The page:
When the intra-governmental organisation’s declaration was signed in Bangkok on 8th August, 1967, the average life expectancy of its combined 185 million people was just 56 years and GDP averaged US$122 per person, in 2017 terms 1.
Much has changed in the five decades since. ASEAN has grown in strength and stature and now includes Brunei Darussalam, Vietnam, Laos, Myanmar and Cambodia among its 10 members. The group’s population has also swelled and encompasses more than 634 million people, many of whom have helped propel the region to significant economic growth; GDP now measures US$4,021 per person and life expectancy now averages 71 years 2.
Economic progress in ASEAN hasn’t always been steady, but in the past decade member nations have thrived as their economies have matured and their largest neighbour, China, has rapidly expanded. China’s influence looks set to continue as President Xi Jinping’s signature foreign policy, the Belt and Road Initiative (BRI), aims to pave a new path of growth in ASEAN, which HSBC predicts will be the third largest economy globally by 2030.
HSBC’s Global Head of Growth and Innovation, Vivek Ramachandran, says China will undoubtedly play a significant role in the region’s next decade, with ASEAN and China sharing a goal to double their bilateral trade from US$500 billion in 2016 to US$1 trillion in 2020.
However, with more than 57 million new middle class households expected in ASEAN in the next ten years, he believes expansion at home will be equally important for Australian business.
“There’s the obvious China theme, and then there’s the economic growth being driven by the emergence of increasing affluent domestic consumers,” Mr Ramachandran says of ASEAN’s economic future. “People shouldn’t discount the growth expected from ASEAN itself.”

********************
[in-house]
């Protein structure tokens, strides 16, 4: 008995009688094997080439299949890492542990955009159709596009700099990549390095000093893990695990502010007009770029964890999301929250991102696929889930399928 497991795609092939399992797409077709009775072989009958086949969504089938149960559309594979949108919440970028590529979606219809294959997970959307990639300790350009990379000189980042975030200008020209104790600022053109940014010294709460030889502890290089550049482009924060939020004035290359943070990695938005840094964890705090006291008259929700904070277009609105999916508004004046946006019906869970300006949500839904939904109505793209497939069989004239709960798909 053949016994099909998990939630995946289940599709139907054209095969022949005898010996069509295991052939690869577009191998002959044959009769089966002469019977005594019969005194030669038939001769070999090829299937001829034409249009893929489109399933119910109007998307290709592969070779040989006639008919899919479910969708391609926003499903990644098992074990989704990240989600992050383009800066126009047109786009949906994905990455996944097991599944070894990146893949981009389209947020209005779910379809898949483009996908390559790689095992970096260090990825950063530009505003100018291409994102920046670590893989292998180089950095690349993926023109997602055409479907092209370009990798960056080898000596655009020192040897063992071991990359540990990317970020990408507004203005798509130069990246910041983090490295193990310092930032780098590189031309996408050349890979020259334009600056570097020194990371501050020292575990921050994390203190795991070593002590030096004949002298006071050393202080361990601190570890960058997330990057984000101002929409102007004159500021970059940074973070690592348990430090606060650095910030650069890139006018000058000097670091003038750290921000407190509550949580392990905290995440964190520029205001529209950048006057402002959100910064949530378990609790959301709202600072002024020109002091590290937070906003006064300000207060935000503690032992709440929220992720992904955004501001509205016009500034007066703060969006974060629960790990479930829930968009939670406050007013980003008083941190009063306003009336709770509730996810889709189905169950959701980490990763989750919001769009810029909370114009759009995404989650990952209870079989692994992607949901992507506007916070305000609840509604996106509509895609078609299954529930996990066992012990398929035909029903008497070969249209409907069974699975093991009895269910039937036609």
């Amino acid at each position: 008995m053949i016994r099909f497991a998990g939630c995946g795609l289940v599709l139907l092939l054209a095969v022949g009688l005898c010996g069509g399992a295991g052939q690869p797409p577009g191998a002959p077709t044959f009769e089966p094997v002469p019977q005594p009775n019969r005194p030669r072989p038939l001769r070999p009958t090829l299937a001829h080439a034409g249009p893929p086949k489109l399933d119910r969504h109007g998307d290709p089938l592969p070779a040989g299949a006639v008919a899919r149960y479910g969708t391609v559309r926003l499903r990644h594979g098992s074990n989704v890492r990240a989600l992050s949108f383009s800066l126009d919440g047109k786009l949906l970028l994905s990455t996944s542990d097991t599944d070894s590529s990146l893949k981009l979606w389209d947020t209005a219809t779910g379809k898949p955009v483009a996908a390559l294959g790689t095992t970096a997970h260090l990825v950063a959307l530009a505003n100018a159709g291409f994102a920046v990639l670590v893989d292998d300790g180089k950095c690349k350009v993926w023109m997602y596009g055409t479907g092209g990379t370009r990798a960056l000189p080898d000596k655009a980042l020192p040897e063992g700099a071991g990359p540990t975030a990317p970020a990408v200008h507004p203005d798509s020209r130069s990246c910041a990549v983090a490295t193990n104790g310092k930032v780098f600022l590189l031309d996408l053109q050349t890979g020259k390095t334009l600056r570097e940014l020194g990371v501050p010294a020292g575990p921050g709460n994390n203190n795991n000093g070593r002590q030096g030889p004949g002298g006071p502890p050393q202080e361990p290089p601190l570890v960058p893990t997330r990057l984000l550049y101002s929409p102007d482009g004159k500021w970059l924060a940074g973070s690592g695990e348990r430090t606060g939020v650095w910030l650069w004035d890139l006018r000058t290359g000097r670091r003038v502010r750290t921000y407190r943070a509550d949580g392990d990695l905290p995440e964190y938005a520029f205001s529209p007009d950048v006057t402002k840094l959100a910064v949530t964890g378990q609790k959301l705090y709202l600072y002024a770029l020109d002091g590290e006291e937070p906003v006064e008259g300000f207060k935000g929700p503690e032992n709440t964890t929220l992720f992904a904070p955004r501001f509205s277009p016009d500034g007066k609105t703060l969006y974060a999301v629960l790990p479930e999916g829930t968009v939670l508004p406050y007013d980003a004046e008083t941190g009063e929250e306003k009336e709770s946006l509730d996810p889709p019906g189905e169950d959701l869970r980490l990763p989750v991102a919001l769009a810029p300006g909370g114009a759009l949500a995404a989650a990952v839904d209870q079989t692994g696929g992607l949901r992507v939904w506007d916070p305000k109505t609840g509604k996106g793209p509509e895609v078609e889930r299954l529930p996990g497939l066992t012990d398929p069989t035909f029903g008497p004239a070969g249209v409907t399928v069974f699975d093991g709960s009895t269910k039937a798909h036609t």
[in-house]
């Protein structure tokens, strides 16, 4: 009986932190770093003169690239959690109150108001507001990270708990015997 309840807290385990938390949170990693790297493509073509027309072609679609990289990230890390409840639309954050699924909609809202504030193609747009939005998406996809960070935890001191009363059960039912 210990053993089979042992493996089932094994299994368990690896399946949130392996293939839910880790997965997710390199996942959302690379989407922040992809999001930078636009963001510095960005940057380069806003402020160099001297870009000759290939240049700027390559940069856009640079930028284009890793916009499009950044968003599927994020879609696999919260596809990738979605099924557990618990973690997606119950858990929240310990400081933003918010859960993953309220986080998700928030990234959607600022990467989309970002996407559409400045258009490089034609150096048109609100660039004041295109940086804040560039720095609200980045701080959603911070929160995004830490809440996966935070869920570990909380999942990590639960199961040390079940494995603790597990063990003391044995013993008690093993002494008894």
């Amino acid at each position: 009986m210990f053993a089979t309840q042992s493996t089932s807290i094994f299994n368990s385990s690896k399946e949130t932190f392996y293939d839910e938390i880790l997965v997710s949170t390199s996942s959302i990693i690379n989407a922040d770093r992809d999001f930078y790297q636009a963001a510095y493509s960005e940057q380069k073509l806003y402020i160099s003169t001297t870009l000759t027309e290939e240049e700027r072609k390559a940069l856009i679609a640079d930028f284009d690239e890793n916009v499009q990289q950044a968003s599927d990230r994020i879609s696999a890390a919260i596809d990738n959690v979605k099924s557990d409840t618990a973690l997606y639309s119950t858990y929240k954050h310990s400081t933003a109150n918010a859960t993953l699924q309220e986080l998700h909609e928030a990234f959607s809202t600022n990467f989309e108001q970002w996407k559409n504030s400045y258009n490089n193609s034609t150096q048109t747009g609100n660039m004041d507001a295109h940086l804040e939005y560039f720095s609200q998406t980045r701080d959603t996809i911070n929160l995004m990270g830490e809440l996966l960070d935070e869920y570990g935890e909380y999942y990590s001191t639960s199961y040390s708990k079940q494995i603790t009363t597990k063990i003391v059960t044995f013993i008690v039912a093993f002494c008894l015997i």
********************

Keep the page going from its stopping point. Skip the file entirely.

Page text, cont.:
Looking to the future, intra-ASEAN trade—and middle class growth—is likely to get a significant boost from China’s Belt and Road Initiative (BRI), according to Ramachandran.“President Xi Jinping’s BRI is already increasing trade and providing economic benefits around the region,” he says, noting the huge amounts of capital starting to flow into the region.
This is evident in the $US5.5 billion rail link Thailand and China recently agreed to build3 , as well as the Malaysian government’s US$13 billion East Coast Rail Link4 deal with a Chinese construction firm. Both projects will forge stronger supply chain links within the region, as well as widen China’s logistical links and influence across ASEAN.
This investment allows China to connect these economies by exploiting its own industrial overcapacity, according to Mr Ramachandran, but he says “the infrastructure is just the beginning of a wider evolution”, which is spreading to Australia.
“All of the infrastructure investment connects to a larger economic ecosystem,” Mr Ramachandran explains.
“The BRI is creating momentum as it connects to the ASEAN economies and we’re seeing HSBC’s clients getting involved in the Asia-Pacific region. They’re tapping into this larger ecosystem surrounding infrastructure projects, as first-, second-, or third-tier suppliers, and in supporting the economic growth that these infrastructure projects unlock.”
Mr Ramachandran believes the savvier companies operating in the region are already taking advantage of the wider opportunities the BRI offers, and notes that the present projects are just scratching the surface of what’s likely to follow.
He cites infrastructure opportunities in the region that Australian businesses can already be looking towards, from the large railway corridor projects to public utilities and agricultural development. Other downstream opportunities lie in providing technology services to ASEAN nations who still trail China on their digital transformation journey, and—as new consumer classes emerge—the provision of education, financial, healthcare and tourism services.
“Inputs into infrastructure projects provide opportunities in the short term but these flow-on into larger opportunities especially in the provision of professional services.” Mr Ramachandran says. “Digital technologies also provide a huge potential upside in the region especially in the payments space and in financial services more generally.”
“Many ASEAN markets have economic and political nuances that can make them particularly complex,” he adds. “Working with partners on the ground like HSBC, who know both ASEAN and the Australian business environment, can help companies who do want to target these opportunities but may not be sure where to start.”
This article is written by HSBC Bank Australia Limited.
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